Efstratiou v Glantschnig

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Efstratiou v Glantschnig
Coat of arms of New Zealand.svg
Court Court of Appeal of New Zealand
Full case name Efstratiou, Glantschnig, and Petrovic v. Glantschnig
Decided 1972
Citation(s) [1972] NZLR 594
Keywords
indefeasable title, fraud


Efstratiou v Glantschnig (1972) is an often cited New Zealand case to the limits of Indefeasibility of title to land ownership, where in this case, (unlike in Frazer v Walker and Boyd v Mayor of Wellington) the purchasor of the land was aware of the title fraud at the time of the purchase of the property.[1]

Background[edit]

Mr H and Mrs Christine Glantschnig had a turbulent relationship.

Originally married in Austria in 1955, they later moved to New Zealand in 1956. In that same year they purchased their matrimonial house at 62 Wallace Street, Wellington for the sum of $3,900, with the wife paying half the deposit of $1,000.

However, despite her paying half the deposit, only the husband was listed on the property title as the registered owner. This however still gave her an equitable ownership to the property.

In 1958 the couple briefly separated, and the husband agreed to a settlement agreement where he acknowledged he owed his wife half the deposit for the house. However the couple soon reconciled.

In 1968 the wife lent the husband $1,000 for a trip back to Austria for what has been described as an indefinite stay. In his absence, the wife took in a boarder, only referred to as "K".

When the husband finally returned to his wife unexpectedly on 20 April, he discovered that his wife and the boarder "K" were now living together in a marriage-like relationship.

In the ensuing argument, the wife walked out of the house, taking their two children with her. The following day, 21 April, the wife obtained, and had served on her husband, an interim injunction prohibiting him from returning to the house.

Not happy with these developments, on the following day 22 April, the husband showed the injunction to a Mr Petrovic, a real estate agent, and instructed him to sell the house, and the agent arranged a sale of the house for $5,000, substantially below its current valuation of $8,000, that very same day, with the settlement date being only three days later on 25 April.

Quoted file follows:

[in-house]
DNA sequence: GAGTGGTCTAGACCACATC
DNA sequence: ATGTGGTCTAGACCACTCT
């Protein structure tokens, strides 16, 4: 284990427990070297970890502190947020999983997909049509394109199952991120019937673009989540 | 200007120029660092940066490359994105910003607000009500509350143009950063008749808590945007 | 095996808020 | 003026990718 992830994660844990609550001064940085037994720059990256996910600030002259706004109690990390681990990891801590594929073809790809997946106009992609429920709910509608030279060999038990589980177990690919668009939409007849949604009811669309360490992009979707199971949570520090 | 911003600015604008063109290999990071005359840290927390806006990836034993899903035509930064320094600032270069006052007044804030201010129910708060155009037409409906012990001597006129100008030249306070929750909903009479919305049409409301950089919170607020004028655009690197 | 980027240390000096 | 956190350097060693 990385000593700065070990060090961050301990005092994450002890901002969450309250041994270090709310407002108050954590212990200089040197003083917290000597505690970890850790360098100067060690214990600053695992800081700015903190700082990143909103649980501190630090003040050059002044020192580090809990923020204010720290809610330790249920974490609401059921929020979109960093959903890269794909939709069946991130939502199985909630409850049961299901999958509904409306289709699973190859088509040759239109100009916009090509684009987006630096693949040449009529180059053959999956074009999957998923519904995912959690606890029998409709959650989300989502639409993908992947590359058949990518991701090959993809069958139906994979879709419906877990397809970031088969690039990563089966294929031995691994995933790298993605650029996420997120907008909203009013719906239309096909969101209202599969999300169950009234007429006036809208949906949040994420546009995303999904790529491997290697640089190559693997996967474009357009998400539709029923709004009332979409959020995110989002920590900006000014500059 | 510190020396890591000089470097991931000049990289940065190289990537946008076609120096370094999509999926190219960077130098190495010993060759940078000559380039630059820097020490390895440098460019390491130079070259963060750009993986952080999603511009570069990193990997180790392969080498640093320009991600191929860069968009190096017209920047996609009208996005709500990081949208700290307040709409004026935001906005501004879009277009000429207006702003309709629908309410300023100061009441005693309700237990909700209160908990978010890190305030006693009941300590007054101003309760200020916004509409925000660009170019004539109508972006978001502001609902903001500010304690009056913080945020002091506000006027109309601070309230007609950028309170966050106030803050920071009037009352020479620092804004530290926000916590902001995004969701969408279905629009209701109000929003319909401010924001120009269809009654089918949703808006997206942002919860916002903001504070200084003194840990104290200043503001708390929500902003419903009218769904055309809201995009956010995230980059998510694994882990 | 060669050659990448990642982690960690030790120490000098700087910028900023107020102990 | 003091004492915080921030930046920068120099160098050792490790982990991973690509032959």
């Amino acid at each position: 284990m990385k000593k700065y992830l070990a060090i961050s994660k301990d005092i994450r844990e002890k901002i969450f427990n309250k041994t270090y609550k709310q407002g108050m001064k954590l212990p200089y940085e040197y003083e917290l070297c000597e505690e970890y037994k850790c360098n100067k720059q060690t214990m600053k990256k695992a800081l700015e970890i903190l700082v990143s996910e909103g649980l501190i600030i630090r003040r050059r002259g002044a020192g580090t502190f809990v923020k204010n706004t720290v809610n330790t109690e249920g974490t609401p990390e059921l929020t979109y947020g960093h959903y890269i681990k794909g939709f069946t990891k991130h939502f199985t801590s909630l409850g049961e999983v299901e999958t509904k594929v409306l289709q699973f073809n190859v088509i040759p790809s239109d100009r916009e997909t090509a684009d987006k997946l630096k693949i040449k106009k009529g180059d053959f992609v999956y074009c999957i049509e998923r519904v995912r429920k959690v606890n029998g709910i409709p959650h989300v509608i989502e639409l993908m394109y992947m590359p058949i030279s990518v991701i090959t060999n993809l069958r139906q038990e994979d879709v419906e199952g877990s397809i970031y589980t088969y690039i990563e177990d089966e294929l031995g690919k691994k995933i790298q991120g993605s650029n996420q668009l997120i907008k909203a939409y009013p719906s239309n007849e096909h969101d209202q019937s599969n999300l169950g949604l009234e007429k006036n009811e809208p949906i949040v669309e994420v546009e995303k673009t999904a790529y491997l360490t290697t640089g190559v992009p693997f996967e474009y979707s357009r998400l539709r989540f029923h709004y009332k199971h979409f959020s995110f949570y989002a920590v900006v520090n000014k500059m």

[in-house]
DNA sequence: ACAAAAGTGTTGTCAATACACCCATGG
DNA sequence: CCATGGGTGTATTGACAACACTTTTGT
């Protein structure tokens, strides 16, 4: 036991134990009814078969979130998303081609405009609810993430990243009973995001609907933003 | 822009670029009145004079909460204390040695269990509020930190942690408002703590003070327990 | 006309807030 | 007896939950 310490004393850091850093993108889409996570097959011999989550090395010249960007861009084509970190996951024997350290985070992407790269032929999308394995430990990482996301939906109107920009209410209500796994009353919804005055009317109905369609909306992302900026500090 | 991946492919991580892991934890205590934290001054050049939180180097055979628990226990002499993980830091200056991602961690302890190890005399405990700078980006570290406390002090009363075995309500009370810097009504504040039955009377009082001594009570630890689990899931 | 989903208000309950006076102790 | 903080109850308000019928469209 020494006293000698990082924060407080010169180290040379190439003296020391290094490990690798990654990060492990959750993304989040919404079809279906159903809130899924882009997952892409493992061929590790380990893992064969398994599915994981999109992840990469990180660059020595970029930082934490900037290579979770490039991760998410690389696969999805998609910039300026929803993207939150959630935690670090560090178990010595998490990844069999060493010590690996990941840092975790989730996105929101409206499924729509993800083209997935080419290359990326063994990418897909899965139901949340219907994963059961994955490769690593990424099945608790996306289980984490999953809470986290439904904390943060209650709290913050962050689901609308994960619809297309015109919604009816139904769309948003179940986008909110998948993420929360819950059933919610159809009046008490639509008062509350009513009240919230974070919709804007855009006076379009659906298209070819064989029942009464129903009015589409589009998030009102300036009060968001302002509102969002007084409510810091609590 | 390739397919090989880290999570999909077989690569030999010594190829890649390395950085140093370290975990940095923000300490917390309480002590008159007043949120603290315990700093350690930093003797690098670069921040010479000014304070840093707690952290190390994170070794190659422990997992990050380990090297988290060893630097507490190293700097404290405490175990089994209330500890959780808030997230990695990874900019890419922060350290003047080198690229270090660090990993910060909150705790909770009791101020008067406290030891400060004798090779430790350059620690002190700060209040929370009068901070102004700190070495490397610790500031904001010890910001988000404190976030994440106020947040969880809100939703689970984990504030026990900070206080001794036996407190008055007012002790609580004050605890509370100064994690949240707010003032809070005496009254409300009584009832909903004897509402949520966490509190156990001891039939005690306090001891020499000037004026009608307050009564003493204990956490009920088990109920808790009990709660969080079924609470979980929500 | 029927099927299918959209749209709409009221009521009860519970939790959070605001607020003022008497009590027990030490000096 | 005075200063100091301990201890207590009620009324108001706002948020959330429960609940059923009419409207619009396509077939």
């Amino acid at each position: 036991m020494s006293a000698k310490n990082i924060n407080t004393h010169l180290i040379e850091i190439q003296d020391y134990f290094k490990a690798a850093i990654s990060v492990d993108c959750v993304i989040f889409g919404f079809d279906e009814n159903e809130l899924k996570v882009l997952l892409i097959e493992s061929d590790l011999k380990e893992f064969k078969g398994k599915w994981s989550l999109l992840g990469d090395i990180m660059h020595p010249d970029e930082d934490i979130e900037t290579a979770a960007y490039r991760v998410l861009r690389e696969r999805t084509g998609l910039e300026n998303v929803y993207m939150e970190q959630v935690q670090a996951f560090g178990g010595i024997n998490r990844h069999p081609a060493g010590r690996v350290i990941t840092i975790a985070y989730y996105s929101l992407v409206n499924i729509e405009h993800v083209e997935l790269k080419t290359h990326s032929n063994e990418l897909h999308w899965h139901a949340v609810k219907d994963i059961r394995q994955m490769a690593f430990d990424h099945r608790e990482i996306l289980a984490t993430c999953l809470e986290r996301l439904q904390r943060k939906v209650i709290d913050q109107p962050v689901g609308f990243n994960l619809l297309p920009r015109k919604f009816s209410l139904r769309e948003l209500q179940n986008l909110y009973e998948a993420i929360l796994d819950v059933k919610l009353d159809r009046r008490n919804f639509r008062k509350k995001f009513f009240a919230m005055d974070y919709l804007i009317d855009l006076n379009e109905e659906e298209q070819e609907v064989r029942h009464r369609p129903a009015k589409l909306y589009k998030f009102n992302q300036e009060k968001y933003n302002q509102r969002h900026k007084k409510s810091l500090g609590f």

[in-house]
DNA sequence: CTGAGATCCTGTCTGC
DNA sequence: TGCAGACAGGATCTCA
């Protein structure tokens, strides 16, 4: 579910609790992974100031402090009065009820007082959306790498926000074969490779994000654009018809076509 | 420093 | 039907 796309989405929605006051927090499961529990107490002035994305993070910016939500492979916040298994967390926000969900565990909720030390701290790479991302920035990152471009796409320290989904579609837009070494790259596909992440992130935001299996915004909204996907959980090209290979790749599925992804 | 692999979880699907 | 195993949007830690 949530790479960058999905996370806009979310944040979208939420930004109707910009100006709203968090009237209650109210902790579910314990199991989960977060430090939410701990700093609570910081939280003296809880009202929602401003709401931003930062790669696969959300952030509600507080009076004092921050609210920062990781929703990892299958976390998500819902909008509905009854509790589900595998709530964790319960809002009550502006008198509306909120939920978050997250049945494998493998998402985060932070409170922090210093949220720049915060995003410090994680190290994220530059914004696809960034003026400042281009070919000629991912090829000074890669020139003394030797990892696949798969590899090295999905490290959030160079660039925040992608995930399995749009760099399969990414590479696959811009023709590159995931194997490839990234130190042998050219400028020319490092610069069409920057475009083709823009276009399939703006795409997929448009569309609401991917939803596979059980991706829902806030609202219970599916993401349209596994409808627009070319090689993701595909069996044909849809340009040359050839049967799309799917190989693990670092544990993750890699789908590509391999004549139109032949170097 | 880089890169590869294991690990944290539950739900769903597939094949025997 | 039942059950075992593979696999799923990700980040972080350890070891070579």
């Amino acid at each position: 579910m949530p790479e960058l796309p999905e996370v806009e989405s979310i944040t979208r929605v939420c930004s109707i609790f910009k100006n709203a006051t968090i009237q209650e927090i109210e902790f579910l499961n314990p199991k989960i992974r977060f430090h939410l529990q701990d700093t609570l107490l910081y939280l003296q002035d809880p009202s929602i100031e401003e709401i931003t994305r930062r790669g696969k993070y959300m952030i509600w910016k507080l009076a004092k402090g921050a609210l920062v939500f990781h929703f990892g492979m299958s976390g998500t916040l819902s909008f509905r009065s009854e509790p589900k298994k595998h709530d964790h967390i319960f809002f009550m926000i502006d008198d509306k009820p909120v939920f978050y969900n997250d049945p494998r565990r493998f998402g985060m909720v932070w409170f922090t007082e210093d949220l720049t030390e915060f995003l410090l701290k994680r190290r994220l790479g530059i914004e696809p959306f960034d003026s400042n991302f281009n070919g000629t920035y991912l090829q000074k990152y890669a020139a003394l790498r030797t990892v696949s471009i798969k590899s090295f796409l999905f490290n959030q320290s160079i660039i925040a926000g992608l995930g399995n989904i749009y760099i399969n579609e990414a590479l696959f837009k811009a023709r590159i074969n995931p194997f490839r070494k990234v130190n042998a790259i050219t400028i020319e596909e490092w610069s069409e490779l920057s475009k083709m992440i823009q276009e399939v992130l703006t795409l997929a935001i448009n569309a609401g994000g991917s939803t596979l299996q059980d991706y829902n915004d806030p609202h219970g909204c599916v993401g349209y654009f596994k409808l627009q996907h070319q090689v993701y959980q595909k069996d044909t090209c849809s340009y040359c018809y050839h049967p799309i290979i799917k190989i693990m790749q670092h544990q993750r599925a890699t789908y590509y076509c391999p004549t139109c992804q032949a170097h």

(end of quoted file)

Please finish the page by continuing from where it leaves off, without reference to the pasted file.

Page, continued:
Even then, the purchasor settled the sale the following day, on 23 April, which was legally two days early than required, and the title transfer was done first thing the following day at 9.30am on 24 April.

Mrs Glantschnig was then forced to file a motion for the purchase to be set aside, and also added her ex-husband and the real estate agent Mr Petrovic (who was aware of the scheme to defraud) to the proceedings.

The purchasor, Mr Efstratiou of course claimed he had indefeasible title.

Held[edit]

The Court of Appeal of New Zealand ruled that due to amongst other things, the great speed of the sale (less than 24 hours after listing), that it was sold for only 63% of the market price, and the transaction was stamped and registered the very day after settlement, that the purchasor was aware of the wife's equitable interest in the property (albeit unregistered) and that the sale was registered through fraud, that accordingly, the purchasor did not have indefeasable title and the sale was set aside. However the court did vacate the wife's previous award of damages for $3,000 and awarded her legal costs of only $300.

References[edit]

  1. ^ Gerbic, Philippa; Lawrence, Martin (2003). Understanding Commercial Law (5th ed.). LexisNexis. ISBN 0-408-71714-9. 
  • Gerbic & Lawrence, "Understanding Commercial Law", LexisNexis, 2003
  • [1972] NZLR 594